```
import arviz as az
import bambi as bmb
import matplotlib.pyplot as plt
import numpy as np
import pandas as pd
from matplotlib.lines import Line2D
from scipy import stats
```

# Circular Regression

`"arviz-white") az.style.use(`

Directional statistics, also known as circular statistics or spherical statistics, refers to a branch of statistics dealing with data which domain is the unit circle, as opposed to “linear” data which support is the real line. Circular data is convenient when dealing with directions or rotations. Some examples include temporal periods like hours or days, compass directions, dihedral angles in biomolecules, etc.

The fact that a Sunday can be both the day before or after a Monday, or that 0 is a “better average” for 2 and 358 degrees than 180 are illustrations that circular data and circular statistical methods are better equipped to deal with this kind of problem than the more familiar methods 1.

There are a few circular distributions, one of them is the VonMises distribution, that we can think as the cousin of the Gaussian that lives in circular space. The domain of this distribution is any interval of length \(2\pi\). We are going to adopt the convention that the interval goes from \(-\pi\) to \(\pi\), so for example 0 radians is the same as \(2\pi\). The VonMises is defined using two parameters, the mean \(\mu\) (the circular mean) and the concentration \(\kappa\), with \(\frac{1}{\kappa}\) being analogue of the variance. Let see a few example of the VonMises family:

```
= np.linspace(-np.pi, np.pi, 200)
x = [0., 0., 0., -2.5]
mus = [.001, 0.5, 3, 0.5]
kappas for mu, kappa in zip(mus, kappas):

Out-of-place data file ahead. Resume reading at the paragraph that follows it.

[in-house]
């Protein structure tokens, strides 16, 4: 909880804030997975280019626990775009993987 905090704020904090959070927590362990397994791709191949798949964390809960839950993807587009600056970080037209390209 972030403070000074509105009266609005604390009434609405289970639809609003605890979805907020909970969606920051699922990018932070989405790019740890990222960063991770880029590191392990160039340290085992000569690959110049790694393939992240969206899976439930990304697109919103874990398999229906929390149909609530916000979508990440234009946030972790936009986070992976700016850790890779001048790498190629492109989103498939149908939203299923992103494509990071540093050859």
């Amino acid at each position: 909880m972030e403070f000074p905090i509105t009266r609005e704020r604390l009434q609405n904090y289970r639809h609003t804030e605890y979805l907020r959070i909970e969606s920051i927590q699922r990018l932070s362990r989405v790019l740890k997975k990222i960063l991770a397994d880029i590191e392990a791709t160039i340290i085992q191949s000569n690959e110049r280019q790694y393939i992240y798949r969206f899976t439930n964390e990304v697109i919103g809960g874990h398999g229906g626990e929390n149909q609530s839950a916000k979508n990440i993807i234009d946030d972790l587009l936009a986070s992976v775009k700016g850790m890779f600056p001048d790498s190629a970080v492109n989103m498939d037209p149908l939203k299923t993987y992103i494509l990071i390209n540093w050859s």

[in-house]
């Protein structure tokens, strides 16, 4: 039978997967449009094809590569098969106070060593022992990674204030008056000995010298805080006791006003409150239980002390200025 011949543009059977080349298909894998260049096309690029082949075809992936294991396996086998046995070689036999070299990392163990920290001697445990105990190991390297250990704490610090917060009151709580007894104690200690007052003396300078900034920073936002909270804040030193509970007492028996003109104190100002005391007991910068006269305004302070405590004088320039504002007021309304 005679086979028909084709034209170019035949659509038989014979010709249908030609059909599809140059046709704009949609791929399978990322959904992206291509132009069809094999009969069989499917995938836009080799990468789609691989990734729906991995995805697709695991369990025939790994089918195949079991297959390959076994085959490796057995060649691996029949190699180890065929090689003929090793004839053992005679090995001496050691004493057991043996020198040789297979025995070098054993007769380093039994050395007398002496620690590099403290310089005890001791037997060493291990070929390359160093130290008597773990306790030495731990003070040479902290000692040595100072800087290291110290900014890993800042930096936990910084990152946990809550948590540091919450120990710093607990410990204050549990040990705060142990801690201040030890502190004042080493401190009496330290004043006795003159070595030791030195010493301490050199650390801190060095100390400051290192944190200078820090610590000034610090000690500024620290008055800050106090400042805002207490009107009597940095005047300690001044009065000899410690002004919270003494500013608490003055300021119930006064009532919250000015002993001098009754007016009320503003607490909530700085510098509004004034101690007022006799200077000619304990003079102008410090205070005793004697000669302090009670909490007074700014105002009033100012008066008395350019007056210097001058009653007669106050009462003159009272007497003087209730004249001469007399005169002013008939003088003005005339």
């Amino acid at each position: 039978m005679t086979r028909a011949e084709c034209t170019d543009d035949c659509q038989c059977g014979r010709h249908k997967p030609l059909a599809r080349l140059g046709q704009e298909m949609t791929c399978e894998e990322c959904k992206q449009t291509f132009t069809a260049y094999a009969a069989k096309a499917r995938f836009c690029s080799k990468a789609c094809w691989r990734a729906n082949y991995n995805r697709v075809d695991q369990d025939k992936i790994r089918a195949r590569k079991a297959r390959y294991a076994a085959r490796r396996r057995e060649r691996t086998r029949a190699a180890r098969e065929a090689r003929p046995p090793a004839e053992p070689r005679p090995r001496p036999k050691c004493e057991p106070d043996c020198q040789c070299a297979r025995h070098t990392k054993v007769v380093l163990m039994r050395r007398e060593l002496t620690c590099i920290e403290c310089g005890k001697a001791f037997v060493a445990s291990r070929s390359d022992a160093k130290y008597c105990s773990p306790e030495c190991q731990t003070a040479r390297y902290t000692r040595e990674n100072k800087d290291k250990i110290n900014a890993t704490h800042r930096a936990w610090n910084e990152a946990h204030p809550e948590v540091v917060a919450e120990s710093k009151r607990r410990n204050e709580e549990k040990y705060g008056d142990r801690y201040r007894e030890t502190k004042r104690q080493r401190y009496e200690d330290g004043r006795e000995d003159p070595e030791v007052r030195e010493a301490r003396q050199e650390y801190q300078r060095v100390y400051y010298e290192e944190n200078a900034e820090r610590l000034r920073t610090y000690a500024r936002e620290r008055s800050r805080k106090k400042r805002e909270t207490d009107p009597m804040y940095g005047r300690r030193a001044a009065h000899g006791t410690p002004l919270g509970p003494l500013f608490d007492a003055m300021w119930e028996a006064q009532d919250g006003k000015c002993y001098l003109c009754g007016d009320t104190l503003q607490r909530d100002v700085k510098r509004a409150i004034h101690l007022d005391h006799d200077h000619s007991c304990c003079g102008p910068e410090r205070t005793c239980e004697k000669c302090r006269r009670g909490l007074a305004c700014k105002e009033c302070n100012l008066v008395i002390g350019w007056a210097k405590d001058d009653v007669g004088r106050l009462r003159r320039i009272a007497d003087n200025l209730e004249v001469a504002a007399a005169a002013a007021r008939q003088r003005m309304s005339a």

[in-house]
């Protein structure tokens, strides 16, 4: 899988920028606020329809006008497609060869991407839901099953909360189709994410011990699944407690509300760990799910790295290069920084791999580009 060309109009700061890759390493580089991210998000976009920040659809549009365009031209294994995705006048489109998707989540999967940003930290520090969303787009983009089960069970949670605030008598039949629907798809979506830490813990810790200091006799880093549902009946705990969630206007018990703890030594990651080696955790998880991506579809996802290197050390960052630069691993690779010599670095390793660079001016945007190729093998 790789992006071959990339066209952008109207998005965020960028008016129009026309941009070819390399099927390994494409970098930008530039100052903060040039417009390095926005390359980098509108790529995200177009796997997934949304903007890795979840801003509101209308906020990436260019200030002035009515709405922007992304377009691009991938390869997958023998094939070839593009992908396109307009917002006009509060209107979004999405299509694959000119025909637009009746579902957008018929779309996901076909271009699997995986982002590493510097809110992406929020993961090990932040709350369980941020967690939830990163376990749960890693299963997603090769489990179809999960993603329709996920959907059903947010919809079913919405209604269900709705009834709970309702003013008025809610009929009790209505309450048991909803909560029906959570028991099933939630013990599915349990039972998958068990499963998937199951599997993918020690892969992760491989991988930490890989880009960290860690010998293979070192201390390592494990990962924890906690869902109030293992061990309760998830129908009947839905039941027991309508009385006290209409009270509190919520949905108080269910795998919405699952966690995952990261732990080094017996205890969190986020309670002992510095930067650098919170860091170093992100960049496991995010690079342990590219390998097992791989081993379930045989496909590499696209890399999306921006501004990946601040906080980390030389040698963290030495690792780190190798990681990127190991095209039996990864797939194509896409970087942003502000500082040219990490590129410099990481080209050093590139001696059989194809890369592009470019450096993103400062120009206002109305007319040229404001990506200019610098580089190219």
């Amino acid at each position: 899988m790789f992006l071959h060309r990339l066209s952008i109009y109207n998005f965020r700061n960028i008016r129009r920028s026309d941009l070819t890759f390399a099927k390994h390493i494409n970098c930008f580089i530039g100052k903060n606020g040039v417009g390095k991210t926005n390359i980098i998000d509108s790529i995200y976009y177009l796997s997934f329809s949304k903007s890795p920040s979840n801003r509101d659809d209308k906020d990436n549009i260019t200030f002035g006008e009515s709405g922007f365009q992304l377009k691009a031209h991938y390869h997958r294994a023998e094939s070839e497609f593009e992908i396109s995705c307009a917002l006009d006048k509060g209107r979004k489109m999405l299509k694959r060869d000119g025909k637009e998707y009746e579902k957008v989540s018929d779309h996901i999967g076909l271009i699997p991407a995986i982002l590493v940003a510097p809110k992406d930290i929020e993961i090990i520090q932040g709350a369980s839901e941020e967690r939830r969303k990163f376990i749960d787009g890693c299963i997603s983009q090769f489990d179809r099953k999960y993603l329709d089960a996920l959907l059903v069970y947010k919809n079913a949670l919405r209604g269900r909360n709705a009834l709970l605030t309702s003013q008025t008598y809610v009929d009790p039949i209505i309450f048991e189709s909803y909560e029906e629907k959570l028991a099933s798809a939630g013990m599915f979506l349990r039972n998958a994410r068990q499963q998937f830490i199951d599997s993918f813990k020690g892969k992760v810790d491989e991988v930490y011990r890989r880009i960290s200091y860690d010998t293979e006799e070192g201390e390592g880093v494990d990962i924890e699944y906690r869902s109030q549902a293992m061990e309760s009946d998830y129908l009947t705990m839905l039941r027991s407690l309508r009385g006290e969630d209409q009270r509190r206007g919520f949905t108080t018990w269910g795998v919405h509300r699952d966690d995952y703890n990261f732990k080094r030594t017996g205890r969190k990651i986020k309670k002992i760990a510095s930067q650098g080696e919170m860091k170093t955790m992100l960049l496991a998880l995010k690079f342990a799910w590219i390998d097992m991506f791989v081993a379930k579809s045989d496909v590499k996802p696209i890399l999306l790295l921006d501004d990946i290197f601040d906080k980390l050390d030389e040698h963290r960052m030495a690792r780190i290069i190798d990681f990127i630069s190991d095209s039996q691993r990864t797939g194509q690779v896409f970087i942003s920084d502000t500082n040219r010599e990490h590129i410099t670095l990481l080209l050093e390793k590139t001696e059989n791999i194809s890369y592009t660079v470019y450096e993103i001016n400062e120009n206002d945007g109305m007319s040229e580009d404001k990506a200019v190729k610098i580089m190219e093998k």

= stats.vonmises.pdf(x, kappa, loc=mu)
pdf =r'$\mu$ = {}, $\kappa$ = {}'.format(mu, kappa))
plt.plot(x, pdf, label
plt.yticks([])=1); plt.legend(loc
```

When doing linear regression a commonly used link function is \(2 \arctan(u)\) this ensure that values over the real line are mapped into the interval \([-\pi, \pi]\)

```
= np.linspace(-12, 12, 200)
u 2*np.arctan(u))
plt.plot(u, "Reals")
plt.xlabel("Radians"); plt.ylabel(
```

Bambi supports circular regression with the VonMises family, to exemplify this we are going to use a dataset from the following experiment. 31 periwinkles (a kind of sea snail) were removed from it original place and released down shore. Then, our task is to model the direction of motion as function of the distance travelled by them after being release.

```
= bmb.load_data("periwinkles")
data data.head()
```

distance | direction | |
---|---|---|

0 | 107 | 1.169371 |

1 | 46 | 1.151917 |

2 | 33 | 1.291544 |

3 | 67 | 1.064651 |

4 | 122 | 1.012291 |

Just to compare results, we are going to use the VonMises family and the normal (default) family.

```
= bmb.Model("direction ~ distance", data, family="vonmises")
model_vm = model_vm.fit(include_response_params=True)
idata_vm
= bmb.Model("direction ~ distance", data)
model_n = model_n.fit(include_response_params=True) idata_n
```

```
Auto-assigning NUTS sampler...
Initializing NUTS using jitter+adapt_diag...
Multiprocess sampling (2 chains in 2 jobs)
NUTS: [kappa, Intercept, distance]
```

```
Sampling 2 chains for 1_000 tune and 1_000 draw iterations (2_000 + 2_000 draws total) took 11 seconds.
We recommend running at least 4 chains for robust computation of convergence diagnostics
Auto-assigning NUTS sampler...
Initializing NUTS using jitter+adapt_diag...
Multiprocess sampling (2 chains in 2 jobs)
NUTS: [sigma, Intercept, distance]
```

```
Sampling 2 chains for 1_000 tune and 1_000 draw iterations (2_000 + 2_000 draws total) took 7 seconds.
We recommend running at least 4 chains for robust computation of convergence diagnostics
```

`=["~mu"]) az.summary(idata_vm, var_names`

mean | sd | hdi_3% | hdi_97% | mcse_mean | mcse_sd | ess_bulk | ess_tail | r_hat | |
---|---|---|---|---|---|---|---|---|---|

Intercept | 1.699 | 0.334 | 1.075 | 2.305 | 0.012 | 0.009 | 865.0 | 933.0 | 1.0 |

distance | -0.011 | 0.004 | -0.019 | -0.002 | 0.000 | 0.000 | 1046.0 | 1054.0 | 1.0 |

kappa | 2.610 | 0.581 | 1.610 | 3.705 | 0.017 | 0.012 | 1194.0 | 1363.0 | 1.0 |